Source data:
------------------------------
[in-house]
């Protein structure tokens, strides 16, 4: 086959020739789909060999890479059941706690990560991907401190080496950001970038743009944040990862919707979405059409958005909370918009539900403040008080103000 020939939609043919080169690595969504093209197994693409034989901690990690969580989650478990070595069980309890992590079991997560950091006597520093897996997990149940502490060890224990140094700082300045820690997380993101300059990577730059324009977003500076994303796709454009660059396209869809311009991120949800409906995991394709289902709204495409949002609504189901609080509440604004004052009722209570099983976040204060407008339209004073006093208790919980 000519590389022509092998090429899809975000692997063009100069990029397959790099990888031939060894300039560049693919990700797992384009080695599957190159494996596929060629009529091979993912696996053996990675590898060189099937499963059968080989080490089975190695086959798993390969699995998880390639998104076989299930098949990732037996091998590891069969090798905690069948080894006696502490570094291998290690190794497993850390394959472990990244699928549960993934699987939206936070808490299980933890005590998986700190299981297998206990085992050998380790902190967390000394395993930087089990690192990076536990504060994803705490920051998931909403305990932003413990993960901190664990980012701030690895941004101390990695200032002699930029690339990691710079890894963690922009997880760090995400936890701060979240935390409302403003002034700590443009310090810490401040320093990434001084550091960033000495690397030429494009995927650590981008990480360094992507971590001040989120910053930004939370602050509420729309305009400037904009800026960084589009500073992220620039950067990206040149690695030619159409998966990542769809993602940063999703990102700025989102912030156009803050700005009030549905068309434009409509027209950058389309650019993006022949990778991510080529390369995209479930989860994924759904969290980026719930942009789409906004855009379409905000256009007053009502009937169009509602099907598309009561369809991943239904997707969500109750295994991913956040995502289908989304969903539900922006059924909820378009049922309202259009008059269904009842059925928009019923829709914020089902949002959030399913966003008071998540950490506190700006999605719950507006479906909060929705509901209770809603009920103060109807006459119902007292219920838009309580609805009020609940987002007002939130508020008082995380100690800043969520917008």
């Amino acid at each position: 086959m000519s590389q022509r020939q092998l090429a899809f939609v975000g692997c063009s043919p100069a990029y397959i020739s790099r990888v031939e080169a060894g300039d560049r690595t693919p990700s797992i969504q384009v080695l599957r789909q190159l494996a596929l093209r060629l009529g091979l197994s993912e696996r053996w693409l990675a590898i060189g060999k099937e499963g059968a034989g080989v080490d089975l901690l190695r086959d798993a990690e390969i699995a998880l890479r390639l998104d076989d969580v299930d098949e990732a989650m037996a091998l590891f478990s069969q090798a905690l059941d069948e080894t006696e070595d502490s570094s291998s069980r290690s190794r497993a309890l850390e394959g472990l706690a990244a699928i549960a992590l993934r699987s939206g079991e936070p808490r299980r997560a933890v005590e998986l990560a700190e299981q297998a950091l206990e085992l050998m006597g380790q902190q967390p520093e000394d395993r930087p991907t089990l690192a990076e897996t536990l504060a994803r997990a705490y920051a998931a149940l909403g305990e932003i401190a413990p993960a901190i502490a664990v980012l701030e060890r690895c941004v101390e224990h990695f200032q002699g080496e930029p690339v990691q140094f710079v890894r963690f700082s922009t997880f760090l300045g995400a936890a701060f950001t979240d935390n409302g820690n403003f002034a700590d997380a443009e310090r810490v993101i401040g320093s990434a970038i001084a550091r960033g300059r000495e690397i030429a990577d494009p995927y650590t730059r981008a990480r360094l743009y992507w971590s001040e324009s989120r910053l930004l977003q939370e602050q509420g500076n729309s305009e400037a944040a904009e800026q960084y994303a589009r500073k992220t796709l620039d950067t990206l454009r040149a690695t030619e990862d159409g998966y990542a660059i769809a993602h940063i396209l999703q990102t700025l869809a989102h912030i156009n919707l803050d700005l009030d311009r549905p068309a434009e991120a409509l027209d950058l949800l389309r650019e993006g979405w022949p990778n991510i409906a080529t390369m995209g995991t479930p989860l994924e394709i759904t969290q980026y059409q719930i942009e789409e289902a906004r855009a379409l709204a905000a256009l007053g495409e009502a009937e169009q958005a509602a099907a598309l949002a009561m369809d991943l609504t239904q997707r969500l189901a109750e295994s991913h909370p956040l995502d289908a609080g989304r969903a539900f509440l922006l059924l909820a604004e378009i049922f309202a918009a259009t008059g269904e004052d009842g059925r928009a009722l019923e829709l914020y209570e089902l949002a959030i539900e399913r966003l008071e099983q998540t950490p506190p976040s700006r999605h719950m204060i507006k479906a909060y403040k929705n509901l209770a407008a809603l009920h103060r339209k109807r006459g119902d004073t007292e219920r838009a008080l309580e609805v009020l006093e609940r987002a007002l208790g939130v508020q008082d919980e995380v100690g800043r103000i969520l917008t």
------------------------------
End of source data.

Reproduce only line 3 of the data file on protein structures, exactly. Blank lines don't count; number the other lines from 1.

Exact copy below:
């Amino acid at each position: 086959m000519s590389q022509r020939q092998l090429a899809f939609v975000g692997c063009s043919p100069a990029y397959i020739s790099r990888v031939e080169a060894g300039d560049r690595t693919p990700s797992i969504q384009v080695l599957r789909q190159l494996a596929l093209r060629l009529g091979l197994s993912e696996r053996w693409l990675a590898i060189g060999k099937e499963g059968a034989g080989v080490d089975l901690l190695r086959d798993a990690e390969i699995a998880l890479r390639l998104d076989d969580v299930d098949e990732a989650m037996a091998l590891f478990s069969q090798a905690l059941d069948e080894t006696e070595d502490s570094s291998s069980r290690s190794r497993a309890l850390e394959g472990l706690a990244a699928i549960a992590l993934r699987s939206g079991e936070p808490r299980r997560a933890v005590e998986l990560a700190e299981q297998a950091l206990e085992l050998m006597g380790q902190q967390p520093e000394d395993r930087p991907t089990l690192a990076e897996t536990l504060a994803r997990a705490y920051a998931a149940l909403g305990e932003i401190a413990p993960a901190i502490a664990v980012l701030e060890r690895c941004v101390e224990h990695f200032q002699g080496e930029p690339v990691q140094f710079v890894r963690f700082s922009t997880f760090l300045g995400a936890a701060f950001t979240d935390n409302g820690n403003f002034a700590d997380a443009e310090r810490v993101i401040g320093s990434a970038i001084a550091r960033g300059r000495e690397i030429a990577d494009p995927y650590t730059r981008a990480r360094l743009y992507w971590s001040e324009s989120r910053l930004l977003q939370e602050q509420g500076n729309s305009e400037a944040a904009e800026q960084y994303a589009r500073k992220t796709l620039d950067t990206l454009r040149a690695t030619e990862d159409g998966y990542a660059i769809a993602h940063i396209l999703q990102t700025l869809a989102h912030i156009n919707l803050d700005l009030d311009r549905p068309a434009e991120a409509l027209d950058l949800l389309r650019e993006g979405w022949p990778n991510i409906a080529t390369m995209g995991t479930p989860l994924e394709i759904t969290q980026y059409q719930i942009e789409e289902a906004r855009a379409l709204a905000a256009l007053g495409e009502a009937e169009q958005a509602a099907a598309l949002a009561m369809d991943l609504t239904q997707r969500l189901a109750e295994s991913h909370p956040l995502d289908a609080g989304r969903a539900f509440l922006l059924l909820a604004e378009i049922f309202a918009a259009t008059g269904e004052d009842g059925r928009a009722l019923e829709l914020y209570e089902l949002a959030i539900e399913r966003l008071e099983q998540t950490p506190p976040s700006r999605h719950m204060i507006k479906a909060y403040k929705n509901l209770a407008a809603l009920h103060r339209k109807r006459g119902d004073t007292e219920r838009a008080l309580e609805v009020l006093e609940r987002a007002l208790g939130v508020q008082d919980e995380v100690g800043r103000i969520l917008t």